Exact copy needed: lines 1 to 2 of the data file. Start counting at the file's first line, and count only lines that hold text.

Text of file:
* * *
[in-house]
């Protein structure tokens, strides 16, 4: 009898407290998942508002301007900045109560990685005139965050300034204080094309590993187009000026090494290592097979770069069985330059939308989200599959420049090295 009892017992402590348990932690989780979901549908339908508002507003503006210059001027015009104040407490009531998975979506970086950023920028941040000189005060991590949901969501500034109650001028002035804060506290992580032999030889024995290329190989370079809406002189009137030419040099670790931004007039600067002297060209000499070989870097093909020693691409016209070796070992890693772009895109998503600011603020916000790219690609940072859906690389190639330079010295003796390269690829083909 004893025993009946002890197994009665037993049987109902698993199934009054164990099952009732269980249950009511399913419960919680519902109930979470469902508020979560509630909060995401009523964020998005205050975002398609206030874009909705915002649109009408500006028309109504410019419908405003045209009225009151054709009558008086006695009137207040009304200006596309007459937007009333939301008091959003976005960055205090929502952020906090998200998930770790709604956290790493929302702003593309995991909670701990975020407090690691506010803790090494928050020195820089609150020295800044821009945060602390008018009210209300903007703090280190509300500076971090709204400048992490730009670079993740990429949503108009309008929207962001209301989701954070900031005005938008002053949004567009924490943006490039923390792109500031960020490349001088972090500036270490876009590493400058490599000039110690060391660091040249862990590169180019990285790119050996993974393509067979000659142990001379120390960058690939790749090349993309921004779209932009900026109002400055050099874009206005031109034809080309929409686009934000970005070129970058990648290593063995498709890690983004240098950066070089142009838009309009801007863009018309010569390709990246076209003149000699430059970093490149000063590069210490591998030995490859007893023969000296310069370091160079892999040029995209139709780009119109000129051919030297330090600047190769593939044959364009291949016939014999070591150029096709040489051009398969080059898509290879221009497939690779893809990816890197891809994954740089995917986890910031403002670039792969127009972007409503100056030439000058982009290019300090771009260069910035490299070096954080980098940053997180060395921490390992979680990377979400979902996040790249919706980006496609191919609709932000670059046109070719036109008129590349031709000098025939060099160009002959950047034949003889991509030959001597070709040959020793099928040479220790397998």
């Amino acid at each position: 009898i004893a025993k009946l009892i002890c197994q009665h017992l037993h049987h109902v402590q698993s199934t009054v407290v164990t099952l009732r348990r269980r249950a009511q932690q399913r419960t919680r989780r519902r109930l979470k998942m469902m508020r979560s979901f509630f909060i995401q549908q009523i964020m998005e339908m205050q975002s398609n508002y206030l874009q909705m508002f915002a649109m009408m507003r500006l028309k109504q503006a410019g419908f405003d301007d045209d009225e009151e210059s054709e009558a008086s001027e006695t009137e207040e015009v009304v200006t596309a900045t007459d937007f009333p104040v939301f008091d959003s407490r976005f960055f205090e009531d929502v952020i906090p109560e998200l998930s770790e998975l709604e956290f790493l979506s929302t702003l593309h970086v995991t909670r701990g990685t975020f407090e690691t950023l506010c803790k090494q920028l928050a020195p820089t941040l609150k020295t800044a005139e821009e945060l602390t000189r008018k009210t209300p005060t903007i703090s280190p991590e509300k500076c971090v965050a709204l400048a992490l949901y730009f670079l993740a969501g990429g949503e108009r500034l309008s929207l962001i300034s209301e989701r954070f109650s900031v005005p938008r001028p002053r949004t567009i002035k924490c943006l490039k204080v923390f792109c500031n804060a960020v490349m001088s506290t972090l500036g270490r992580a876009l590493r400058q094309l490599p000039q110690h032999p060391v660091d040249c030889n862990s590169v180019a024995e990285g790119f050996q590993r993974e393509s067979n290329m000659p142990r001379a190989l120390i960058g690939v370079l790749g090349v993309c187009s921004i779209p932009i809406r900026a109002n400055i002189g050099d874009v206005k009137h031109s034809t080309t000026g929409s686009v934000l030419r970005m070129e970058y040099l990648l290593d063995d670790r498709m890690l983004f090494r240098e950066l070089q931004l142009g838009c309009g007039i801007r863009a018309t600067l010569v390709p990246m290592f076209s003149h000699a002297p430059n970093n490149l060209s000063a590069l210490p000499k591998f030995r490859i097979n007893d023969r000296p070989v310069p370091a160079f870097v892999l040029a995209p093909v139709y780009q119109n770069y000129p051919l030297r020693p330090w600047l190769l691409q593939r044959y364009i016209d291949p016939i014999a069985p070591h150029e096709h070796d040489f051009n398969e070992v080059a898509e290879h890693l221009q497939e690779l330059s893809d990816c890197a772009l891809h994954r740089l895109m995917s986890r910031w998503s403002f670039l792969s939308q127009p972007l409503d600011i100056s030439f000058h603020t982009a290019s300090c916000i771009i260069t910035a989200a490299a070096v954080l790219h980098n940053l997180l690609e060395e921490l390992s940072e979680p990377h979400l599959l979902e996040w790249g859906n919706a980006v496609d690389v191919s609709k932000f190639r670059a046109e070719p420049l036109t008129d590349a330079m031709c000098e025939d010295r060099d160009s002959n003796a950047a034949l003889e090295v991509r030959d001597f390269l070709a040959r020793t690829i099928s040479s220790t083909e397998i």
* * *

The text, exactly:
[in-house]
């Protein structure tokens, strides 16, 4: 009898407290998942508002301007900045109560990685005139965050300034204080094309590993187009000026090494290592097979770069069985330059939308989200599959420049090295 009892017992402590348990932690989780979901549908339908508002507003503006210059001027015009104040407490009531998975979506970086950023920028941040000189005060991590949901969501500034109650001028002035804060506290992580032999030889024995290329190989370079809406002189009137030419040099670790931004007039600067002297060209000499070989870097093909020693691409016209070796070992890693772009895109998503600011603020916000790219690609940072859906690389190639330079010295003796390269690829083909 004893025993009946002890197994009665037993049987109902698993199934009054164990099952009732269980249950009511399913419960919680519902109930979470469902508020979560509630909060995401009523964020998005205050975002398609206030874009909705915002649109009408500006028309109504410019419908405003045209009225009151054709009558008086006695009137207040009304200006596309007459937007009333939301008091959003976005960055205090929502952020906090998200998930770790709604956290790493929302702003593309995991909670701990975020407090690691506010803790090494928050020195820089609150020295800044821009945060602390008018009210209300903007703090280190509300500076971090709204400048992490730009670079993740990429949503108009309008929207962001209301989701954070900031005005938008002053949004567009924490943006490039923390792109500031960020490349001088972090500036270490876009590493400058490599000039110690060391660091040249862990590169180019990285790119050996993974393509067979000659142990001379120390960058690939790749090349993309921004779209932009900026109002400055050099874009206005031109034809080309929409686009934000970005070129970058990648290593063995498709890690983004240098950066070089142009838009309009801007863009018309010569390709990246076209003149000699430059970093490149000063590069210490591998030995490859007893023969000296310069370091160079892999040029995209139709780009119109000129051919030297330090600047190769593939044959364009291949016939014999070591150029096709040489051009398969080059898509290879221009497939690779893809990816890197891809994954740089995917986890910031403002670039792969127009972007409503100056030439000058982009290019300090771009260069910035490299070096954080980098940053997180060395921490390992979680990377979400979902996040790249919706980006496609191919609709932000670059046109070719036109008129590349031709000098025939060099160009002959950047034949003889991509030959001597070709040959020793099928040479220790397998």